Journal of Soils and Sediments

, Volume 19, Issue 5, pp 2543–2557 | Cite as

Soil bacterial community structure and extracellular enzyme activities under different land use types in a long-term reclaimed wetland

  • Lingling Huang
  • Wanjin Hu
  • Jin Tao
  • Yizhen Liu
  • Zhaoyu Kong
  • Lan WuEmail author
Soils, Sec 5 • Soil and Landscape Ecology • Research Article



This study was conducted to investigate shifts in the bacterial community structure and soil enzyme activities during long-term reclamation of different land use types in a freshwater wetland.

Materials and methods

Illumina 16S rRNA gene amplification and sequencing and soil extracellular enzymes were used to evaluate changes in bacterial community structure and potential function under four different land use types after 38 years of reclamation: abandoned wetland (AW), vegetable field (VF), pond sediment (PS), rice field (RF) and natural wetland (NW).

Results and discussion

Although bacterial rRNA gene alpha diversity remained unchanged, the bacterial community composition changed significantly under different land uses according to hydrological conditions. Under drying-wetting cycle conditions, RF harbored a similar bacterial community composition as NW, with Acidobacteriales, Holophagae, Planctomycetes, and Spirochaetae being dominant in both. Additionally, AW and VF as upland soil had significantly higher abundance of Gemmatimonadates and Actinobacteria. The composition of permanently flooded soil (PS) had unique features and significantly enriched levels of Chlorobi. The shifts in bacterial community structure were mainly driven by soil moisture content, as well as total organic C and N. However, variations in potential enzyme activities were better explained by soil properties than microbial community composition, suggesting high plasticity of the resident microbial community to environmental conditions.


Rice field harbored a similar bacterial community structure as natural wetland, while the responses of enzyme activities for all land use types differed significantly. The distributions of bacterial community might be influenced by hydrology, while extracellular enzyme activities were closely related to soil properties. Our results suggest that the function of the active microbial community should also be considered in environmental risk models as indicators of ecosystem conversion caused by land use and anthropogenic activity.


Bacterial community Extracellular enzyme Land use Reclamation Wetland 



We thank Jeremy Kamen, MSc, from Liwen Bianji, Edanz Group China (, for editing the English text of a draft of this manuscript.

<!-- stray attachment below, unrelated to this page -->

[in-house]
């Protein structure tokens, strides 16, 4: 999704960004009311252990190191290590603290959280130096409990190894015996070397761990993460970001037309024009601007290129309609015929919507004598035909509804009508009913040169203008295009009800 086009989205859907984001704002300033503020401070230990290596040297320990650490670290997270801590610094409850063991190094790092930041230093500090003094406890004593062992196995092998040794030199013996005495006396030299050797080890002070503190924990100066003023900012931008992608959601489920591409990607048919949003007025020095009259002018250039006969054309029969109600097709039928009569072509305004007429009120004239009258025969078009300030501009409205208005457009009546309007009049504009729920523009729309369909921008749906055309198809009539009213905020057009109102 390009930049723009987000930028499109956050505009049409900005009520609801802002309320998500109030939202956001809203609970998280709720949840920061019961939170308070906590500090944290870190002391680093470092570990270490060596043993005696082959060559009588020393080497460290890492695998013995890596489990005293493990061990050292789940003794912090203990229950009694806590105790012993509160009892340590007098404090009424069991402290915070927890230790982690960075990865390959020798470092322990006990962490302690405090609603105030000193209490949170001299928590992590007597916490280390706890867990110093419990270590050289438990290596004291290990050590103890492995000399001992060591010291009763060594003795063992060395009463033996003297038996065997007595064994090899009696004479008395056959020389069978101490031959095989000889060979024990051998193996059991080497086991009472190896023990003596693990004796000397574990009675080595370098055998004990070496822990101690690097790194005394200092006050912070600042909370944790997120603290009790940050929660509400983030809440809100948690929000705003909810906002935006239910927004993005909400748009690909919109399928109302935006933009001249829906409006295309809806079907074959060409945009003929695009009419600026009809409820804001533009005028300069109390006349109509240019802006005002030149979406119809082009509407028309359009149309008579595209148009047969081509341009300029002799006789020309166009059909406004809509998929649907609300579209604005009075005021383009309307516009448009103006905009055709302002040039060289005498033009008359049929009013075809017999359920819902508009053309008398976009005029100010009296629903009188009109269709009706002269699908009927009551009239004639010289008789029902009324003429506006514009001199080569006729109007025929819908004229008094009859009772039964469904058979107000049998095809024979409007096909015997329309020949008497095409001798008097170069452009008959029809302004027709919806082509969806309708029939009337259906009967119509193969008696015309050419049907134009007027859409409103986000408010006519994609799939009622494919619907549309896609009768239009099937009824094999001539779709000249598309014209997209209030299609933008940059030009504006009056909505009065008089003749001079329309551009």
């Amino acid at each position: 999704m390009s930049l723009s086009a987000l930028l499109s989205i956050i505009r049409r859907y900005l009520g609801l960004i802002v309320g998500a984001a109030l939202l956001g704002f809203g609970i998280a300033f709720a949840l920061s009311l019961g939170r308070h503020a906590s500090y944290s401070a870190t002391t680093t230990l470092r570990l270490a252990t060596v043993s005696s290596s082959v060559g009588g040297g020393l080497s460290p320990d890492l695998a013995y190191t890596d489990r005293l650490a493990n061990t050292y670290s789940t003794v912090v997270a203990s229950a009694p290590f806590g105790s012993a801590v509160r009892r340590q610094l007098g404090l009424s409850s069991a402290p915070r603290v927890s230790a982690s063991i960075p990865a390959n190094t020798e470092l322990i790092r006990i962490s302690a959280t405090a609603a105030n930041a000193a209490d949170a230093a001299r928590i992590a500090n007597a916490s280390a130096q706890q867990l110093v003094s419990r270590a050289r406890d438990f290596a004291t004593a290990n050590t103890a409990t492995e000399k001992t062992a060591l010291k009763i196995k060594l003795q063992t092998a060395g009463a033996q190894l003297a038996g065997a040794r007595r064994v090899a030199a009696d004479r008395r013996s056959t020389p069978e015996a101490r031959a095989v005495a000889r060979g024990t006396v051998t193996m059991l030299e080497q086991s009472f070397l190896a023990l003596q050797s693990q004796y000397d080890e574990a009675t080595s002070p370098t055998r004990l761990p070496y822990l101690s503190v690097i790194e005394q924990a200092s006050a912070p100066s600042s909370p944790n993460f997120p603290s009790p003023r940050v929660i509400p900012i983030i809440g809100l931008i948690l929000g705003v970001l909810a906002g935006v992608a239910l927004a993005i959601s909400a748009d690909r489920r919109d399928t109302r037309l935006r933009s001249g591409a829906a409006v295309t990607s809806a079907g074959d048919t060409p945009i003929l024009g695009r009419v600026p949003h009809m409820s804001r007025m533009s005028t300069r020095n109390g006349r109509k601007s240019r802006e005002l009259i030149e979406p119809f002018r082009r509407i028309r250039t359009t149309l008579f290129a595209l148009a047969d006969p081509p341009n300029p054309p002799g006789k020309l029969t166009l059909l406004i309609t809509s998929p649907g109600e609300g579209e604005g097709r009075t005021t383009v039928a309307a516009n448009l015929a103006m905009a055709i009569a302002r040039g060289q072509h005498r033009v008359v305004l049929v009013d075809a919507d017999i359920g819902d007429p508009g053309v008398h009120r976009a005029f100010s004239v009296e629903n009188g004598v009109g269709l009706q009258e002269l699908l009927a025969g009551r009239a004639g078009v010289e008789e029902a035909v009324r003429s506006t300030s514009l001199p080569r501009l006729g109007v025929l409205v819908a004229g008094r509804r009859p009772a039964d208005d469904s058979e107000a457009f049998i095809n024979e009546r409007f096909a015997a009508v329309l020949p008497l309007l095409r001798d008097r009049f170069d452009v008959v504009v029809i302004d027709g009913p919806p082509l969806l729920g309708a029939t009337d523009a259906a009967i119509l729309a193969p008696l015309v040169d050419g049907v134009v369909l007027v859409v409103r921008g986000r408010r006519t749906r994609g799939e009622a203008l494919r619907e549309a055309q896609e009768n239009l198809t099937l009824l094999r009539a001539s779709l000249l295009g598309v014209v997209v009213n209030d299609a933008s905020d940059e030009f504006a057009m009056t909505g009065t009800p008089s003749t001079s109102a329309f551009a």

Funding information

This research was supported by the National Natural Science Foundations of China (Grant No. 31660149, 31360127 and 30860062) and Nanchang University Seed Grant 358 for Biomedicine (9202-0210210807).

Supplementary material

11368_2019_2262_Fig7_ESM.png (30 kb)
Fig. S1

The rarefaction curves for natural wetland and four long-term reclaimed lands. Note: AW: abandoned wetland; VF: vegetable field; PS: pond sediment; RF: rice paddy field; NW: natural wetland (PNG 29 kb)

11368_2019_2262_MOESM1_ESM.tif (37 kb)
High Resolution Image (TIF 36 kb)
11368_2019_2262_Fig8_ESM.png (25 kb)
Fig. S2

A 100% stacked column chart of relative abundances of the dominant bacterial phyla derived from 16S rRNA genes at five sampling sites. The relative abundance of the targeted sequences to the total high-quality bacterial sequences (abundance > 1%) from natural wetland and four long-term reclaimed lands. Note: AW: abandoned wetland; VF: vegetable field; PS: pond sediment; RF: rice paddy field; NW: natural wetland (PNG 25 kb)

11368_2019_2262_MOESM2_ESM.tif (2.3 mb)
High Resolution Image (TIF 2332 kb)
11368_2019_2262_Fig9_ESM.png (37 kb)
Fig. S3

The PCA analysis of soil extracellular enzyme from natural wetland and four long-term reclaimed lands. Note: AW: abandoned wetland; VF: vegetable field; PS: pond sediment; RF: rice paddy field; NW: natural wetland. Phox: phenol oxidase; Pero: peroxidase; Bglu: β-D-glucosidase; Bxyl: β-D-xylanase; NAG: N-acetyl-β-D-glucosaminidase; Phos: phosphatase (PNG 36 kb)

11368_2019_2262_MOESM3_ESM.tif (92 kb)
High Resolution Image (TIF 92 kb)


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Copyright information

© Springer-Verlag GmbH Germany, part of Springer Nature 2019

Authors and Affiliations

  • Lingling Huang
    • 1
  • Wanjin Hu
    • 1
  • Jin Tao
    • 1
  • Yizhen Liu
    • 1
  • Zhaoyu Kong
    • 1
  • Lan Wu
    • 1
    Email author
  1. 1.School of Life Science, Key Laboratory of Poyang Lake Environment and Resource Utilization, Ministry of EducationNanchang UniversityNanchangChina

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